Category Archives: August 2014

Editor’s Letter

“Ethics is about the basic choices we ought to make in our lives and one of those choices is how do we spend our money?” Peter Singer

Welcome to our 3rd annual food issue! We generally think of what we eat as a very personal matter, but what about how we are getting our food? Continue reading Editor’s Letter

Flor de Calabaza or “The Boys of Summer”

Screen Shot 2016-04-17 at 4.59.25 PMBy Leigh Morrow

These delicate flowers with their brightly yellow colored trumpet shaped blooms and slightly zucchini-like flavor, can be battered and fried, stuffed and baked, torn in strips to decorate pasta and summer salads, stirred into soups or make a superb filler for your quesadillas with my favorite stringy Oaxaca cheese. Continue reading Flor de Calabaza or “The Boys of Summer”

The Empire Strikes Back…

Screen Shot 2016-04-17 at 4.58.55 PMBy Ramiro Vasquez

Since ancient times, agaves have been used for multiple purposes. They provided honey water that allowed long migrations through the desert, honey vinegar and alcoholic beverages were obtained from it; it’s cooked hearts are a delicious meal, it is used as medicine, the spines as surgical and ritual instruments, its fibers for clothing, the leafs for roofing, the quiote for musical instruments, tools and as building material. Just like corn, agaves provided resources for different nomad tribes to settle communities and then develop complex civilized societies. Continue reading The Empire Strikes Back…

From $ to $$$: Cheap Eats to Haute Cuisine in the Gastronomic Capital of Latin America

By Carole Reedy

Rituals, tradition, enjoyment, and family: these are the elements that make dining in Mexico City an integral part of your visit. Wherever and whenever you roam the city, food is offered; from kiosks selling sweets to informal outdoor cafes and coffee shops to formal dining rooms. Pay 50 pesos or 500 for a meal in Mexico City. Whatever your taste or budget, savory restaurants with fresh food abound, and fruits and vegetables are available year round. Continue reading From $ to $$$: Cheap Eats to Haute Cuisine in the Gastronomic Capital of Latin America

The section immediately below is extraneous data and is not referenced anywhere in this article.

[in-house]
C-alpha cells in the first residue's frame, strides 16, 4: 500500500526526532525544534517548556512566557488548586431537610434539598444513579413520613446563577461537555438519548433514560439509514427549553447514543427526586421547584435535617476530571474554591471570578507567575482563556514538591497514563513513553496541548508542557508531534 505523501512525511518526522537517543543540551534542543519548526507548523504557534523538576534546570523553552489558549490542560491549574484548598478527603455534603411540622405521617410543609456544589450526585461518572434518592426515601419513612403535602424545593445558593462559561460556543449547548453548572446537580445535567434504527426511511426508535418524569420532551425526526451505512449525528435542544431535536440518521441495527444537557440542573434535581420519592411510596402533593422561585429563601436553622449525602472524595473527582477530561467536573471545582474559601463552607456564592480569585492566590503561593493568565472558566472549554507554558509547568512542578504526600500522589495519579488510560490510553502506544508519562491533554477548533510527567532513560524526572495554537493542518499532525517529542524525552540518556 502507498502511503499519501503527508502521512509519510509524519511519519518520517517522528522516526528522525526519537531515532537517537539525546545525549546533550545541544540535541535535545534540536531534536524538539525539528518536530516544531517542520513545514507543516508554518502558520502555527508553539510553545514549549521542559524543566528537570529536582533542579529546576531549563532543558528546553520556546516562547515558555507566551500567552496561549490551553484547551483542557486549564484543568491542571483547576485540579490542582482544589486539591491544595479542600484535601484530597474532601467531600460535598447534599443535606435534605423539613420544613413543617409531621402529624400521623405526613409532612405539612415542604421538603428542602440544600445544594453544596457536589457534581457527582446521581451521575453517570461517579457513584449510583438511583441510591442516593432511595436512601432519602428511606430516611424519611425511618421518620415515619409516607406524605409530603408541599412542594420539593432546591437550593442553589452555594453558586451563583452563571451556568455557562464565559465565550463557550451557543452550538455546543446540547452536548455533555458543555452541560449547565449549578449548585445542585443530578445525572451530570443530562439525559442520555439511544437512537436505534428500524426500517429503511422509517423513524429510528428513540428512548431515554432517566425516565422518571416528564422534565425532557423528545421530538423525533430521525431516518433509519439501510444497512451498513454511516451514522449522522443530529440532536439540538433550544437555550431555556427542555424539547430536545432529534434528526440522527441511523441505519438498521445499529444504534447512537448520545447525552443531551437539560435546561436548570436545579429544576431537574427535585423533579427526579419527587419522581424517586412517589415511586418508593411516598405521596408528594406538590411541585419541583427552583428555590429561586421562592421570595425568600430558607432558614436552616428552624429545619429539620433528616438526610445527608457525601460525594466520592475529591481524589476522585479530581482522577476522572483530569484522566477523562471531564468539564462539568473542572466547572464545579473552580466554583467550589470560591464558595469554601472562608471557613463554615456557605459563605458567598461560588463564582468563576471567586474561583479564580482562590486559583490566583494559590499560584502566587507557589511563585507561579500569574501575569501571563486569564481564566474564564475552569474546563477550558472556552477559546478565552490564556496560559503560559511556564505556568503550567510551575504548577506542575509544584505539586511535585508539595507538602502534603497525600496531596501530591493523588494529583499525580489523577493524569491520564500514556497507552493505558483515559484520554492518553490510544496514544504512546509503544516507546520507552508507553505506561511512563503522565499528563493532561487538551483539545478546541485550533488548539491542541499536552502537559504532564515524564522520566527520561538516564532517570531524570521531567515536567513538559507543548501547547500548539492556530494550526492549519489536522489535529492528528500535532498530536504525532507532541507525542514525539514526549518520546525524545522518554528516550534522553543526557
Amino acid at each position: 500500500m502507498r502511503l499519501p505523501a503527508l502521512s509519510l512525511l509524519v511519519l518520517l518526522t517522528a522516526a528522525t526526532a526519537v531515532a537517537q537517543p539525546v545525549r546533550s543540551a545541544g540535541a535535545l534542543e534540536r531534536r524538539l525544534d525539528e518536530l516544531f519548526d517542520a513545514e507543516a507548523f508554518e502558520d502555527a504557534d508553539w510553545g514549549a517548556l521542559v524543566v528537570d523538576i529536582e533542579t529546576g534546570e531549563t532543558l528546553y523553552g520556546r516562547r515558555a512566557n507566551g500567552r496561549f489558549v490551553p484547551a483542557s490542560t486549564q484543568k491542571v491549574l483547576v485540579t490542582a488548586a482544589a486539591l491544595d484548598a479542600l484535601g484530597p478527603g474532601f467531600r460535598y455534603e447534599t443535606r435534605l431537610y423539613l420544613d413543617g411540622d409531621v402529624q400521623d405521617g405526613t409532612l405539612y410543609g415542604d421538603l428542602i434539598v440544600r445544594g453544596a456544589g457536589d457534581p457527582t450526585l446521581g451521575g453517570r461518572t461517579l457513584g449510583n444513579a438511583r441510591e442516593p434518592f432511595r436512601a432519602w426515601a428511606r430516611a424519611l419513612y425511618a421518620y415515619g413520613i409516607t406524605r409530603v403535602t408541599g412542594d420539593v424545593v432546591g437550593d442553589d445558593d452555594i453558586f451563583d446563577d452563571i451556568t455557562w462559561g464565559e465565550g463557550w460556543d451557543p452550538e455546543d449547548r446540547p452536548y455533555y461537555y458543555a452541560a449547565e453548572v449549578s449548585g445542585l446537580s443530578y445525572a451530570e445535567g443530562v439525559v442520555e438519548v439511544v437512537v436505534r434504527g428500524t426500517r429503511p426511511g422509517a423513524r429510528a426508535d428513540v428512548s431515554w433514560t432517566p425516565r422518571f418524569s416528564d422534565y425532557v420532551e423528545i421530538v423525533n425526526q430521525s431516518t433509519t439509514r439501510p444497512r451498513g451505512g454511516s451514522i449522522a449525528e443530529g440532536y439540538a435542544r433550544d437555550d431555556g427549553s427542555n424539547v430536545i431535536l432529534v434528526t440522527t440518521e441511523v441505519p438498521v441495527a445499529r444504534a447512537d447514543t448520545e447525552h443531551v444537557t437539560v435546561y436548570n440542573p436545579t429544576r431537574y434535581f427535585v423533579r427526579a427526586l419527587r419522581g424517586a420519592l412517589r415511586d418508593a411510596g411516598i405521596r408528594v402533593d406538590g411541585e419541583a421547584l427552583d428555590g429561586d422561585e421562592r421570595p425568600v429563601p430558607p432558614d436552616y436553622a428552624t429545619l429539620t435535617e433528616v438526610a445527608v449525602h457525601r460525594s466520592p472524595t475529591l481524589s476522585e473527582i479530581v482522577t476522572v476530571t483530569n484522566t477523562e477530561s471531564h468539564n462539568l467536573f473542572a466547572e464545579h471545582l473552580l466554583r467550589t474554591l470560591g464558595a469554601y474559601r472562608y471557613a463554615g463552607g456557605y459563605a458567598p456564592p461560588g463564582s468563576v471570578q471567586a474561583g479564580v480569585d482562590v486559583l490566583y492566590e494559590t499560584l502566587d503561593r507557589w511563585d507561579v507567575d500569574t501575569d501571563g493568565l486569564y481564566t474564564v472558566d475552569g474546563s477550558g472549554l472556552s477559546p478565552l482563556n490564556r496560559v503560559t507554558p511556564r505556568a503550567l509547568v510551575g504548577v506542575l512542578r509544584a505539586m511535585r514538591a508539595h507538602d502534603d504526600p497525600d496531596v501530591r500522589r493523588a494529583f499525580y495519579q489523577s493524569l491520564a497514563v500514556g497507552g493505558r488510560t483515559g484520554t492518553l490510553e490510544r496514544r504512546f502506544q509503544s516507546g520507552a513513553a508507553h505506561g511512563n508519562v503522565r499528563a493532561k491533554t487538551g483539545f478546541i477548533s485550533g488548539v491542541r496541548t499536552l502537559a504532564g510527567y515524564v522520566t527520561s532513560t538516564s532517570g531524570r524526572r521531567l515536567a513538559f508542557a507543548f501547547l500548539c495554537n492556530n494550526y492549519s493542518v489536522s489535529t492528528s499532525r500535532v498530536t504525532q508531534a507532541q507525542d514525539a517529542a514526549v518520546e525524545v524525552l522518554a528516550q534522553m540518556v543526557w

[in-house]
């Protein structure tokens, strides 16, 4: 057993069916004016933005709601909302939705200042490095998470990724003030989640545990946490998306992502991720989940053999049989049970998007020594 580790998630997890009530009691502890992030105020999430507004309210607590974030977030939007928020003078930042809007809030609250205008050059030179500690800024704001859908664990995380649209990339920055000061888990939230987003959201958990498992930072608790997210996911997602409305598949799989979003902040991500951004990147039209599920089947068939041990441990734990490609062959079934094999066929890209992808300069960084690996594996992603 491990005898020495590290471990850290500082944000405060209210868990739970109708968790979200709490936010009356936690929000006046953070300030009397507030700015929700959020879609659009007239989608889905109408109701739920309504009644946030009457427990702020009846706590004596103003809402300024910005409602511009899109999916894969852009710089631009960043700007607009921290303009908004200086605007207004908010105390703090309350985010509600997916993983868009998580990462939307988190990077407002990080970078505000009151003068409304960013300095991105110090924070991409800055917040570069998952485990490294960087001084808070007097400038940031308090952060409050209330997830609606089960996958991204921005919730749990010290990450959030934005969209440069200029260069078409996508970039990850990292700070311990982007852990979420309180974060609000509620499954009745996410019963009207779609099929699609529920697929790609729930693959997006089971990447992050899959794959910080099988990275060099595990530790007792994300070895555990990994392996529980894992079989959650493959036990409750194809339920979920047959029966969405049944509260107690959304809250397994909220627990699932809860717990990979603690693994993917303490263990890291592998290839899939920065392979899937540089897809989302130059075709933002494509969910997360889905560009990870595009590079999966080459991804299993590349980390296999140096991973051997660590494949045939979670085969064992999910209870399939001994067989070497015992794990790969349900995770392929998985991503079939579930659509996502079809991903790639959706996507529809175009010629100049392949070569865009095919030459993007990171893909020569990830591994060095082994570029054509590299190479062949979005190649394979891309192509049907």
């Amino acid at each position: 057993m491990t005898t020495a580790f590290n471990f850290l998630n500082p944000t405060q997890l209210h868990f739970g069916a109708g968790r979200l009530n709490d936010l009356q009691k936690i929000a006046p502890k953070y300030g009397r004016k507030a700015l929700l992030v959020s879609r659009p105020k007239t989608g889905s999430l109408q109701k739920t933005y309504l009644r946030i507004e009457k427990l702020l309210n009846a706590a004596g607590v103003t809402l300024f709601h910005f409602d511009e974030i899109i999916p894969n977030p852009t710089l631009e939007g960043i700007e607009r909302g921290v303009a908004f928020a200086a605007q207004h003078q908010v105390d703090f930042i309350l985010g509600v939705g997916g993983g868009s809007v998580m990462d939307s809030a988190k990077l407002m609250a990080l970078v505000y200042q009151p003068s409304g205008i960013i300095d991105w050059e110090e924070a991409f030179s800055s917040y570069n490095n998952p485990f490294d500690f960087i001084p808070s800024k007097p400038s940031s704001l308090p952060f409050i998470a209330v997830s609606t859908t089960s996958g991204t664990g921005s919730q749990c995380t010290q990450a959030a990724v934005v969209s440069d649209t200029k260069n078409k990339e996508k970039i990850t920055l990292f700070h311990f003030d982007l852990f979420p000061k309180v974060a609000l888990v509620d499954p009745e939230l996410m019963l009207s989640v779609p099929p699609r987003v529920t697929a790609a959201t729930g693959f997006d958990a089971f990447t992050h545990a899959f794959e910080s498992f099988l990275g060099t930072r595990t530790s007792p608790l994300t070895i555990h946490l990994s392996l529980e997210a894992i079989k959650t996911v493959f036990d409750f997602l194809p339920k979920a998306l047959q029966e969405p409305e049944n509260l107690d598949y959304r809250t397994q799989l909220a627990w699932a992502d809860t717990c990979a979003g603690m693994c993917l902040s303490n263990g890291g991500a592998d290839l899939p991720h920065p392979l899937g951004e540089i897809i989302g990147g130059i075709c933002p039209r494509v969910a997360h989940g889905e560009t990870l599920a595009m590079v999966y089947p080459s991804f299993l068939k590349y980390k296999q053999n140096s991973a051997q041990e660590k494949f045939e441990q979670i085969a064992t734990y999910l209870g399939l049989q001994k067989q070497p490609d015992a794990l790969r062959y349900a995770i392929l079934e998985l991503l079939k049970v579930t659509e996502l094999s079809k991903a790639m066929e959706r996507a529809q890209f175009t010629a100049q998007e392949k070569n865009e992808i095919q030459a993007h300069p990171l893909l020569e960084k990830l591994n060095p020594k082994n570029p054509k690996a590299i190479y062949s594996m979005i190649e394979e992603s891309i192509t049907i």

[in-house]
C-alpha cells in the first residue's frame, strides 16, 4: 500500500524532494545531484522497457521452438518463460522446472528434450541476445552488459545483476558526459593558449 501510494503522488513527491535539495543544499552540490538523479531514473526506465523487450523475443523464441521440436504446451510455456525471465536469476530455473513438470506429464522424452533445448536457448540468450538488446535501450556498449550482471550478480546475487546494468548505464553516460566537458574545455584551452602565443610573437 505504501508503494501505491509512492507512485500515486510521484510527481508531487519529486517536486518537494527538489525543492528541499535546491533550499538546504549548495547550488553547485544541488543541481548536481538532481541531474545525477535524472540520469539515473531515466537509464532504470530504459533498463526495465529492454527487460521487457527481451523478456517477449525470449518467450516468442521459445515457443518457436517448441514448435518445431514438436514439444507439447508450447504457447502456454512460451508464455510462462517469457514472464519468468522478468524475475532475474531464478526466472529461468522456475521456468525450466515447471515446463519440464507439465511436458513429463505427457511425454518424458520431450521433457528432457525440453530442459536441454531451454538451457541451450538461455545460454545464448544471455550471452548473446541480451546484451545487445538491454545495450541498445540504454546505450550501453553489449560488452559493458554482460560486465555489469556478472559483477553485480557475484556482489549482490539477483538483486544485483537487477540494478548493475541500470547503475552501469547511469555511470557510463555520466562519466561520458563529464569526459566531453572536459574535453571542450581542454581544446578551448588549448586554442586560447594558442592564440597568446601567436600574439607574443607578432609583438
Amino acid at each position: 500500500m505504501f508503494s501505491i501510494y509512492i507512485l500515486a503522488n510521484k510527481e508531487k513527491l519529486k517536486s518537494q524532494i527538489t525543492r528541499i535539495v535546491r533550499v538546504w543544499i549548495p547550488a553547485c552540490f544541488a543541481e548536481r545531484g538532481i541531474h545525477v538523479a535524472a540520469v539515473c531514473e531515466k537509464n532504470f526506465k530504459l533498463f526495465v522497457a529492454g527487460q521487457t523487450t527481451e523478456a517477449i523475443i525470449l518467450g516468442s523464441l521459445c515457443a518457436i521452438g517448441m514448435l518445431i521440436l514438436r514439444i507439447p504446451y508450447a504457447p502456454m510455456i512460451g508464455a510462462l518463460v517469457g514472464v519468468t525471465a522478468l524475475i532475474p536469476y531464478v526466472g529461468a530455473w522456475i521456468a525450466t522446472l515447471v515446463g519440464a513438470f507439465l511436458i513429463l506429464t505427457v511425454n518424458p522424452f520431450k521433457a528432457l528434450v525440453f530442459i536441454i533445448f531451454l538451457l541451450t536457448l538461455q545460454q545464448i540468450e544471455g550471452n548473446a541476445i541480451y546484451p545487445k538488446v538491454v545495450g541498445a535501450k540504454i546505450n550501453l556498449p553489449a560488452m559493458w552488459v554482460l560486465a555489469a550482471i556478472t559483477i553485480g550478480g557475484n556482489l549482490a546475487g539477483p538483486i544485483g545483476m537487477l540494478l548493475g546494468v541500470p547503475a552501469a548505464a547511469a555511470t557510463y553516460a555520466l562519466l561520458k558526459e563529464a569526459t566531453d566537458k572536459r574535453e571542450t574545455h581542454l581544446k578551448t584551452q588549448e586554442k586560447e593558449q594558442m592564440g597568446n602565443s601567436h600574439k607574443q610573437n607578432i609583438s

Oaxaca’s Traditional Mole Verde

Screen Shot 2016-04-17 at 4.58.05 PMBy Alvin Starkman, M.A., J.D.

The seven moles of Oaxaca is a fiction, but it is an effective means of marketing Oaxacan cuisine and gastronomic tradition. While mole verde is indeed one of the purported Group of Seven, the fact that there are so many different recipes for Oaxacan green mole, each with vastly divergent ingredients and tastes, lays testament to the myth as fallacy. Continue reading Oaxaca’s Traditional Mole Verde

Conafe School Update

Screen Shot 2016-04-17 at 4.57.51 PMBy Susanne Jarnryd, Bacaanda Foundation & Britt Jarnryd, El Sueño Zapoteco

Dear Friends and Supporters of the Adopt a Rural School Program,

On behalf of the Bacaanda Foundation and El Sueño Zapoteco, we would like to thank you for your support of the Adopt a Rural School program. We sincerely appreciate your commitment to help people of need in rural Mexico. Each year the foundation continues to advance its mission to alleviate poverty through community, education and health initiatives. Through our dental, literacy, recreation and vocational programs we have seen many lives change for the better. Continue reading Conafe School Update

Exotic Seasonal Fruits

By Brooke Gazer

Sampling the fabulous fresh fruit found in this region is one of the many pleasures Huatulco offers. While some are available year round others are referred to as “fruta de la temporada” or seasonal fruit. Visitors and residents of Huatulco are fortunate to have access to almost 80 varieties of fruit from the extensive orchards of Hagia Sofia. Some are local to Oaxaca but Armando Canavati has introduced a number of interesting new crops from around the world. Three exotic examples are: Mata Sabor, Mangosteen and Rambutan. Continue reading Exotic Seasonal Fruits

Mexican Vegetables: How about huauzontle?

By Deborah Van Hoewyk

This green—which has multiple names and spellings, from huauthili to guaunsoncle—is actually the unopened flowering shoots of Chenopodium berlandieri, a “goosefoot” related to amaranth and quinoa. Traditionally, it’s served at Christmas and Lent in a pretty complicated dish that involves combining sprigs of the vegetable with cheese, beaten egg white, and batter, then frying each wand and “stripping” the results through your teeth so you don’t have to eat little sharp twigs. Not to mention the fact that it’s usually served in a salsa or mole, so it’s a messy undertaking. Continue reading Mexican Vegetables: How about huauzontle?